We had to wait a year to report the findings, but it was worth the wait.
As expected, examiners for the Illinois Department of Insurance concluded this past July that trustees of Cahokia village and its police pension fund improperly increased benefits for St. Clair County Sheriff Rick Watson just prior to his 2011 retirement as police chief of Cahokia. And he wasn’t the only one who got special treatment.
As obsessive-compulsive TV detective Adrian Monk would say, “Here’s what happened.” Watson’s benefits increased by 33 percent just days before he stopped being the village chief and went on to become county sheriff. His benefits went up because his salary was boosted substantially as he walked out the door.
During his first two years of “retirement,” Watson accrued more in benefits than he contributed to the fund. His benefit last year as a retired police chief was $117,500, and that was on top of his $98,000-plus salary as a working sheriff. Nice work/retirement if you can get it.
Unfortunately for Watson, word got out about the golden parachute given to a guy who wasn’t really retiring but moving on to another taxpayer-compensated position (eligible for additional retirement benefits). So, the fund trustees had to do damage control, hilariously announcing that they would investigate the dubious decision they themselves had made. Then, the Illinois Department of Insurance informed the trustees they were “due for a compliance exam” that would include a multi-year audit of the fund’s records.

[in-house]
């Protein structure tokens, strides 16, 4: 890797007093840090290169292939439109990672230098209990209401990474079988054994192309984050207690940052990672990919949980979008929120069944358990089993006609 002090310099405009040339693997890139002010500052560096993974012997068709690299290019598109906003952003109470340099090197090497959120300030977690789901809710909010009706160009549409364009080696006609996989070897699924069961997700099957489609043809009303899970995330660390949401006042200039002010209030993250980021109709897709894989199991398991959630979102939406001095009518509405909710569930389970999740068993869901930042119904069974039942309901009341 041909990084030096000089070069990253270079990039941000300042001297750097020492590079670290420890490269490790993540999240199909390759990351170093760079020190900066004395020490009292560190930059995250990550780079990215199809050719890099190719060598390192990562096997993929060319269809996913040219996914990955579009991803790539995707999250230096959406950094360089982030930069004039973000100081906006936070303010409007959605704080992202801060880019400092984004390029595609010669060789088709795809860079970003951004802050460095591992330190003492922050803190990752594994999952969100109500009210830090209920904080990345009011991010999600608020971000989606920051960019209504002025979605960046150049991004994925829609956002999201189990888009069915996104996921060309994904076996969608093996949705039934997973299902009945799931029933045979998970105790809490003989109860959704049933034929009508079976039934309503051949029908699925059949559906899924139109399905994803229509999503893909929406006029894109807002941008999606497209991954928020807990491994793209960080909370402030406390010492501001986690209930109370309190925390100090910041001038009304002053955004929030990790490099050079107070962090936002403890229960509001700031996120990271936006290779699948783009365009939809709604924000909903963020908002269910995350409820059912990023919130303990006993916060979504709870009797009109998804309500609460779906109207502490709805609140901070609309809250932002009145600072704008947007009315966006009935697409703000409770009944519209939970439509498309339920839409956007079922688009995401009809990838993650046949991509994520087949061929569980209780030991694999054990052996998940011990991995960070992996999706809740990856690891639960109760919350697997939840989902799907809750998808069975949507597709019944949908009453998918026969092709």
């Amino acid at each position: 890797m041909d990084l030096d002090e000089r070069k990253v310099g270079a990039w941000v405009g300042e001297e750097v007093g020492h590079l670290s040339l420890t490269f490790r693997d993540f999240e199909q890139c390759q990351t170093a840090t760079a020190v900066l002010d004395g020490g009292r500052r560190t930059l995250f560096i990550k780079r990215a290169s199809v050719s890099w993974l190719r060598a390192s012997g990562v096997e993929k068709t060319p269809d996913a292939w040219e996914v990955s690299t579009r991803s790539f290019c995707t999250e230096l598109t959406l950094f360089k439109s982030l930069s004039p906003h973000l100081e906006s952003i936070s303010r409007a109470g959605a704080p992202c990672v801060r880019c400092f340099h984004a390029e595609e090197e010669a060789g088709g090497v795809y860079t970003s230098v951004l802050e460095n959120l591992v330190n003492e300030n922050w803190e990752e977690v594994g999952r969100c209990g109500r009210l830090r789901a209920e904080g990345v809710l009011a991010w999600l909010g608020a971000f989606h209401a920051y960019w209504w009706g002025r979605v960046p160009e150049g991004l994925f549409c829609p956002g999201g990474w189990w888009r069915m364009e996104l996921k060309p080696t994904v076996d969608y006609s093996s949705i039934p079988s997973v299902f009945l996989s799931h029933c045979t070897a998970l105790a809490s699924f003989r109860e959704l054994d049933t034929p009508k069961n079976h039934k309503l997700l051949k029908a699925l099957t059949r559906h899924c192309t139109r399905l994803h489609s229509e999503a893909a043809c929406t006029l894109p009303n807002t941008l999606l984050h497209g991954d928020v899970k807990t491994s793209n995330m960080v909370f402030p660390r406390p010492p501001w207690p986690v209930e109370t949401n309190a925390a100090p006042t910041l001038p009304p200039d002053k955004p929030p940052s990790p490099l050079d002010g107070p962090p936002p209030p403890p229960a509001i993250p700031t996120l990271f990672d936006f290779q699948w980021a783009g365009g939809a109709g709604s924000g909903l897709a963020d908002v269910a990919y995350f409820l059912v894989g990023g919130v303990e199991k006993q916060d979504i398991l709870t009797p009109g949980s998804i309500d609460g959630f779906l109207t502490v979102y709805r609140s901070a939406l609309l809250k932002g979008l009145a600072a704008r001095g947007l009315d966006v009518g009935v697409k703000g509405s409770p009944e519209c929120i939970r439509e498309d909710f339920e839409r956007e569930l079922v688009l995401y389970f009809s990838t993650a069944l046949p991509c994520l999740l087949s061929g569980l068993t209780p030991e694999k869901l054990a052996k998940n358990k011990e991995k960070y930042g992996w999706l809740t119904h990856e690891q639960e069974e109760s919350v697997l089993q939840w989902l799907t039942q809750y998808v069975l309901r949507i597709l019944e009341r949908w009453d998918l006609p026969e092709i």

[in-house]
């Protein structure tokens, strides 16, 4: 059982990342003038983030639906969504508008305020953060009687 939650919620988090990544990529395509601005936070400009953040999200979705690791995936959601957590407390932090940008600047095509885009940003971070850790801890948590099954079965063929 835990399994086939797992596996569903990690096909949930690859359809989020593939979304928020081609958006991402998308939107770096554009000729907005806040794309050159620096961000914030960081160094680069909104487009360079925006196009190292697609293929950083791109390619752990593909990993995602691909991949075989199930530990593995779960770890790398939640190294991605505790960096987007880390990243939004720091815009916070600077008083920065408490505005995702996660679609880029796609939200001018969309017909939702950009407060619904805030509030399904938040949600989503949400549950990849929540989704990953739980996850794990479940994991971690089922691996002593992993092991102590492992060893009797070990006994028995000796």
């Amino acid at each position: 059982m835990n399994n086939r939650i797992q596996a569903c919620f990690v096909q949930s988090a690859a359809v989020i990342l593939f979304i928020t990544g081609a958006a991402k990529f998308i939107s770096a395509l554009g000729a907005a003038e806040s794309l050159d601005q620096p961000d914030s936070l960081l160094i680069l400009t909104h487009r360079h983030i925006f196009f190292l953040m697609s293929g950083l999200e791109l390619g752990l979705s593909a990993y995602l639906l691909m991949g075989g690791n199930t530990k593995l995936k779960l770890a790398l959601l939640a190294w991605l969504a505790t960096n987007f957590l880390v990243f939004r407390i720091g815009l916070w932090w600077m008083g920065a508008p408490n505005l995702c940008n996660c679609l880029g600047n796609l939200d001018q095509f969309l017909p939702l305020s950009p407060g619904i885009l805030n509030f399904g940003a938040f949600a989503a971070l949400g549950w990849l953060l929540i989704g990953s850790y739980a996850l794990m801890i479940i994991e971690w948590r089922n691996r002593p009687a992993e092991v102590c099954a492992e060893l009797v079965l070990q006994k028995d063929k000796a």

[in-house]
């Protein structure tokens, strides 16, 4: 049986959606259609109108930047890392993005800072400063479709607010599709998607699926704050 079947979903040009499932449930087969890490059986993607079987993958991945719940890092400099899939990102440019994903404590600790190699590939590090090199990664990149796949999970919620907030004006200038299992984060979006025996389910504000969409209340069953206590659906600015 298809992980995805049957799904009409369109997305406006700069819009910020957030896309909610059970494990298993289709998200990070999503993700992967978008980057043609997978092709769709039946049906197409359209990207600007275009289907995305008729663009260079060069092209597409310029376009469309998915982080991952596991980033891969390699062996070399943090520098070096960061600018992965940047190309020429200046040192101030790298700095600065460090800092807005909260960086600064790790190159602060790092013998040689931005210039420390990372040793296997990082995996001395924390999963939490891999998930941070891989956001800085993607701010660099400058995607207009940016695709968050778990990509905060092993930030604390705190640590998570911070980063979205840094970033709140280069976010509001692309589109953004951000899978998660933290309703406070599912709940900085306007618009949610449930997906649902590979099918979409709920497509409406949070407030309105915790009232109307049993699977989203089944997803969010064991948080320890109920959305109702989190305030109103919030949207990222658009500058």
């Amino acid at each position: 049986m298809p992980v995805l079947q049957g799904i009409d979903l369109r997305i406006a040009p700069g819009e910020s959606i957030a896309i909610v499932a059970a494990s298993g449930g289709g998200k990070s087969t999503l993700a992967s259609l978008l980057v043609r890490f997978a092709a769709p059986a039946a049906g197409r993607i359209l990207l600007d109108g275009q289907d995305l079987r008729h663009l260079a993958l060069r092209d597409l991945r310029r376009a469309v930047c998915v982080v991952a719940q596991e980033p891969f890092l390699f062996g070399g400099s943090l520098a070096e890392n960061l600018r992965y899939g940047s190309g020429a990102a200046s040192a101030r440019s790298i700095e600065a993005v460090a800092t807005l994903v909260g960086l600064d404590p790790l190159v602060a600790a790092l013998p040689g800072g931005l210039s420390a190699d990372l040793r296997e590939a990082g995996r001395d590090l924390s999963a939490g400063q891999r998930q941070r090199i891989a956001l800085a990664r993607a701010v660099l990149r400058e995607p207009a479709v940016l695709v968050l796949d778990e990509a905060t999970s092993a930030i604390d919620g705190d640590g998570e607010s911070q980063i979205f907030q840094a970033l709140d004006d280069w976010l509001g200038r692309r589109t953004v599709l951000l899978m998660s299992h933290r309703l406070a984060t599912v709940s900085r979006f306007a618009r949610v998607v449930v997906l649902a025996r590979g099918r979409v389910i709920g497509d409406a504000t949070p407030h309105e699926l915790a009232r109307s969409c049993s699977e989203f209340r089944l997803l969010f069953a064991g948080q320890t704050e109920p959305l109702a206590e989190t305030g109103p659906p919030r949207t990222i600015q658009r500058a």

So, that was the report we were waiting for, and now we’re getting “just the facts, ma’am” instead of the spin.
“The department has concluded that increasing ‘salary’ to inflate pensions and induce retirement is contrary to the Illinois pension code,” Department of Insurance Examination Supervisor Antoaneta Kovacheva wrote in her draft report. “Such compensation is not commensurate with salary and contribution history and artificially increases pension fund liabilities in an actuarially unsound manner.”
You don’t have to be a TV detective to see what happened there.